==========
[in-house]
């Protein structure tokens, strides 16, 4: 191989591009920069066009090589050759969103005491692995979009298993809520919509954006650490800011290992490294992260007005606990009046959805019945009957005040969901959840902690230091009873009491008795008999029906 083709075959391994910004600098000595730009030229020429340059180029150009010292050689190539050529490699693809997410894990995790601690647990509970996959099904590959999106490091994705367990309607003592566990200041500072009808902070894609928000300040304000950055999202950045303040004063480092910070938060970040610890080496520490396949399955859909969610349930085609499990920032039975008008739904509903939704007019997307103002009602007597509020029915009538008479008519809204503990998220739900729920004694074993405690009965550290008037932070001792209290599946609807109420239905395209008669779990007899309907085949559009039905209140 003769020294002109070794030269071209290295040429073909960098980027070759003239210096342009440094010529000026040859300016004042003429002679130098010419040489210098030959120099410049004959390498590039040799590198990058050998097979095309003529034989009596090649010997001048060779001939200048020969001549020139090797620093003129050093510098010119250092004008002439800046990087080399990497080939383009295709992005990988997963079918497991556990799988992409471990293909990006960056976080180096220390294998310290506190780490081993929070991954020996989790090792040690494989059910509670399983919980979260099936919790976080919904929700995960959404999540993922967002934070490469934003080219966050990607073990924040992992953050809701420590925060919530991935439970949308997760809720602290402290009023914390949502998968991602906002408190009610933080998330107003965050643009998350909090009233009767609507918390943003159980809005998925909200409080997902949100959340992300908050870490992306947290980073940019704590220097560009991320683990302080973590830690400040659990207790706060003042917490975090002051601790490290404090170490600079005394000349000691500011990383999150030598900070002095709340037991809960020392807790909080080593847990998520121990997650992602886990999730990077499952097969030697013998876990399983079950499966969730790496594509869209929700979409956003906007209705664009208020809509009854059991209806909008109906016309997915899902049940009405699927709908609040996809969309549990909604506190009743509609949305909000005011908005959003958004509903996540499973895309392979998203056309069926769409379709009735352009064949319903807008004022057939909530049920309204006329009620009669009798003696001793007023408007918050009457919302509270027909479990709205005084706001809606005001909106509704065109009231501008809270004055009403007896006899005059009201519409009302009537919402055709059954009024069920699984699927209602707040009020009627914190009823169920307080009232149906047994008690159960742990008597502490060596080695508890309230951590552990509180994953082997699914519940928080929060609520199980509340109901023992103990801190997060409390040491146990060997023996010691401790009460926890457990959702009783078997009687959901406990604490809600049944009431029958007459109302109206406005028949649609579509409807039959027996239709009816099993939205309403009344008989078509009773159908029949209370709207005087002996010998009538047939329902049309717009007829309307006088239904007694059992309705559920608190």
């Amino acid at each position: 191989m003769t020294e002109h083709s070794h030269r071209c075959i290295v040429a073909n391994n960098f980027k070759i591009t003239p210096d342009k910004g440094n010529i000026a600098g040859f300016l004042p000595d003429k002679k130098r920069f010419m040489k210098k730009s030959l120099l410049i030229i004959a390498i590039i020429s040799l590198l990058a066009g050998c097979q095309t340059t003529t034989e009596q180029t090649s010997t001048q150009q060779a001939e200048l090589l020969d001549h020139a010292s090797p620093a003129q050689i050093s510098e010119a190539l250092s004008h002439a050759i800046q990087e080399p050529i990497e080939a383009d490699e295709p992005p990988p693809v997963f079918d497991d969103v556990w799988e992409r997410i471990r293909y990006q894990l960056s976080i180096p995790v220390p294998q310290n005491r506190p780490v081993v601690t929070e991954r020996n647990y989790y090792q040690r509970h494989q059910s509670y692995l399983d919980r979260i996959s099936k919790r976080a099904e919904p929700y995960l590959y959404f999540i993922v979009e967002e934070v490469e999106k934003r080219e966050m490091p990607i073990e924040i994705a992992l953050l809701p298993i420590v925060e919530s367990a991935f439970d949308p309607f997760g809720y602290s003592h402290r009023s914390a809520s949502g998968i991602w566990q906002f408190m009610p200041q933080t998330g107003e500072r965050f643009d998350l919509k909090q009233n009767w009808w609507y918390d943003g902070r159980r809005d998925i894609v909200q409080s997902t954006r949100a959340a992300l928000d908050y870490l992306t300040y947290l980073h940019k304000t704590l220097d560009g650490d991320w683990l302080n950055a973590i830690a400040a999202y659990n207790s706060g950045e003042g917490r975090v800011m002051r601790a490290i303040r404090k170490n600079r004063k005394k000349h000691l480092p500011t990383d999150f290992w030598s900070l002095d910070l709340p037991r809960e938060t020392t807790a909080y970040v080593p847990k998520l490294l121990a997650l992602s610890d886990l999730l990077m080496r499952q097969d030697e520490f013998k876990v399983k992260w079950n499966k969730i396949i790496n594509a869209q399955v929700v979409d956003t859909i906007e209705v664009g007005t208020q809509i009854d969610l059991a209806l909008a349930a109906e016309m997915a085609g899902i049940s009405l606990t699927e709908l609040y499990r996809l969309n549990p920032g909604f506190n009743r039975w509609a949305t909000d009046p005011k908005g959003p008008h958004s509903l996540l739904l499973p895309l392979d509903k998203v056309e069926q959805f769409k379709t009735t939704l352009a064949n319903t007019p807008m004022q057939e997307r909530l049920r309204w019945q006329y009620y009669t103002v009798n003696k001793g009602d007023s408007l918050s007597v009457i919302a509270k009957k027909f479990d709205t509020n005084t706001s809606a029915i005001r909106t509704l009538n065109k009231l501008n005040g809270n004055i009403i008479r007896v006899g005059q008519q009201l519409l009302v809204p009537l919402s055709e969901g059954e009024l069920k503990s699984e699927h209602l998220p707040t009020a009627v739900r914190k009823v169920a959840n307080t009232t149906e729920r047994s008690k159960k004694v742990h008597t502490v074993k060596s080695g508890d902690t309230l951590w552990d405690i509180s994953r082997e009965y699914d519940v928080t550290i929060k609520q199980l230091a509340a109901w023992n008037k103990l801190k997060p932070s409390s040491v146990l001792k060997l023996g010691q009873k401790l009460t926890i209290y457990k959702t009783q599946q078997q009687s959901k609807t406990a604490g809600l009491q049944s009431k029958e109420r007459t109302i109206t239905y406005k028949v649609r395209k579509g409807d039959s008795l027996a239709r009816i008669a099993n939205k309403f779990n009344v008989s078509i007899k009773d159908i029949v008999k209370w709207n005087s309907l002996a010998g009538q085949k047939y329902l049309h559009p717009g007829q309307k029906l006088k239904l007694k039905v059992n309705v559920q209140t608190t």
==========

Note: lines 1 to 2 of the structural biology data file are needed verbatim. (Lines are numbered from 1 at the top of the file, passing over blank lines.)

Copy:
[in-house]
């Protein structure tokens, strides 16, 4: 191989591009920069066009090589050759969103005491692995979009298993809520919509954006650490800011290992490294992260007005606990009046959805019945009957005040969901959840902690230091009873009491008795008999029906 083709075959391994910004600098000595730009030229020429340059180029150009010292050689190539050529490699693809997410894990995790601690647990509970996959099904590959999106490091994705367990309607003592566990200041500072009808902070894609928000300040304000950055999202950045303040004063480092910070938060970040610890080496520490396949399955859909969610349930085609499990920032039975008008739904509903939704007019997307103002009602007597509020029915009538008479008519809204503990998220739900729920004694074993405690009965550290008037932070001792209290599946609807109420239905395209008669779990007899309907085949559009039905209140 003769020294002109070794030269071209290295040429073909960098980027070759003239210096342009440094010529000026040859300016004042003429002679130098010419040489210098030959120099410049004959390498590039040799590198990058050998097979095309003529034989009596090649010997001048060779001939200048020969001549020139090797620093003129050093510098010119250092004008002439800046990087080399990497080939383009295709992005990988997963079918497991556990799988992409471990293909990006960056976080180096220390294998310290506190780490081993929070991954020996989790090792040690494989059910509670399983919980979260099936919790976080919904929700995960959404999540993922967002934070490469934003080219966050990607073990924040992992953050809701420590925060919530991935439970949308997760809720602290402290009023914390949502998968991602906002408190009610933080998330107003965050643009998350909090009233009767609507918390943003159980809005998925909200409080997902949100959340992300908050870490992306947290980073940019704590220097560009991320683990302080973590830690400040659990207790706060003042917490975090002051601790490290404090170490600079005394000349000691500011990383999150030598900070002095709340037991809960020392807790909080080593847990998520121990997650992602886990999730990077499952097969030697013998876990399983079950499966969730790496594509869209929700979409956003906007209705664009208020809509009854059991209806909008109906016309997915899902049940009405699927709908609040996809969309549990909604506190009743509609949305909000005011908005959003958004509903996540499973895309392979998203056309069926769409379709009735352009064949319903807008004022057939909530049920309204006329009620009669009798003696001793007023408007918050009457919302509270027909479990709205005084706001809606005001909106509704065109009231501008809270004055009403007896006899005059009201519409009302009537919402055709059954009024069920699984699927209602707040009020009627914190009823169920307080009232149906047994008690159960742990008597502490060596080695508890309230951590552990509180994953082997699914519940928080929060609520199980509340109901023992103990801190997060409390040491146990060997023996010691401790009460926890457990959702009783078997009687959901406990604490809600049944009431029958007459109302109206406005028949649609579509409807039959027996239709009816099993939205309403009344008989078509009773159908029949209370709207005087002996010998009538047939329902049309717009007829309307006088239904007694059992309705559920608190």